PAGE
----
Muramoto and her group qualitatively analyzed the interview data, elucidating the meanings of Dan’s cartoons for individual readers and compiling them into “Strategies for overcoming life’s difficulties.” According to these strategies, the power to overcome difficulties comes from “depending on others and gaining strength through our connections,” “taking over our life with determination” and “accepting our destiny as it is—i.e. our philosophy on life.” What Muramoto thinks is especially important in terms of “connecting with others” is loose relationships that are not necessarily tied to direct support. She says, “Just being with someone, and maintaining such a loose relationship leads to a form of resilience.” This is the very reason why Muramoto and her team are spending a decade trying to be witnesses to the disaster and restoration.
Thinking about disaster-stricken areas becomes “Mental disaster prevention”
“It is our responsibility as researchers to turn the results of our surveys and research into theories and practical know-how,” says Muramoto. “However, something that is more important is enabling interviewees to become psychologically prepared for the next disaster by sharing their power to overcome difficulties through the process.” Another benefit from the survey was the impact felt by the graduate school students engaged in the interviews, in addition to the interviewees. Being surprised by and feeling gratitude toward the strangers who responded to the requests and discussed their dramatic lives, the students learned that everyone has a history of living up until that point, and made them reflect that the project became their own “Mental disaster prevention.”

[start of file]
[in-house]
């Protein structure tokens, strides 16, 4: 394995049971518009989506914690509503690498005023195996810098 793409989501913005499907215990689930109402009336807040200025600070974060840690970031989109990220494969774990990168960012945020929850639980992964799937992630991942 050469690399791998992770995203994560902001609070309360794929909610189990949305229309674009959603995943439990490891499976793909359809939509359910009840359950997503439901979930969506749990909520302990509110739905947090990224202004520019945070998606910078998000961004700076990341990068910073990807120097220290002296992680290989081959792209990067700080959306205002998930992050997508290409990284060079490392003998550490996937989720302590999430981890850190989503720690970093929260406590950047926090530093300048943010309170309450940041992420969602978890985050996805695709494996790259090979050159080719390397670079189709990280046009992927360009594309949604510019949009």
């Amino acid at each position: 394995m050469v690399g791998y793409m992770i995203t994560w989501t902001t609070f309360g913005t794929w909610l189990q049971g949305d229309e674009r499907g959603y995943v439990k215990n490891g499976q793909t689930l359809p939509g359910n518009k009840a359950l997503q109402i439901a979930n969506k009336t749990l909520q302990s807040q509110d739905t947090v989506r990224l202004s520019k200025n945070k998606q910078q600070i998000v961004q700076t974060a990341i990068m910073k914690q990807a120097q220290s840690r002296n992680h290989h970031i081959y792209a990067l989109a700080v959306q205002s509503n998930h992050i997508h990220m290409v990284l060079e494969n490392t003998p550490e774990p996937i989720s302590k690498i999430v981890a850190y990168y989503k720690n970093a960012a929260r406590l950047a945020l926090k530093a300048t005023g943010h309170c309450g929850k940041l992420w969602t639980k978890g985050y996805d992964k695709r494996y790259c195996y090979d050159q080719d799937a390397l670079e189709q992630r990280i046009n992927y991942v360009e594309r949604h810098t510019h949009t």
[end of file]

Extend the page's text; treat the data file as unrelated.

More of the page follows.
The real meaning of such an effort is “Going beyond the framework of existing support,” explains Dan. “Although there are many methodologies in which support is provided by experts in different fields, there are always some people who are still suffering. For these people, we probably need a completely different framework from the conventional ones.”
With disasters occurring frequently all over the world, this is not a matter for other people. “What is important is that everyone continues to think about disaster-stricken areas, remembering that ‘this could happen to me,’” Muramoto says. “That will create the power to stand up again for disaster survivors and also help yourself when you face some difficulty.” Her words sound as though they are directed at everyone.
Under the Shadow of Family Tree Todokeru! (Delivering!) Project
A special version of Under the Shadow of Family Tree was launched as part of the overall disaster support. If, after reading this article, you feel a strong desire to send a copy to a certain person or if you have a heartfelt urge to present the booklet, we can send up to 10 copies per applicant to a designated address. For further details, please visit the “Todokeru! (Delivering!) Project” website.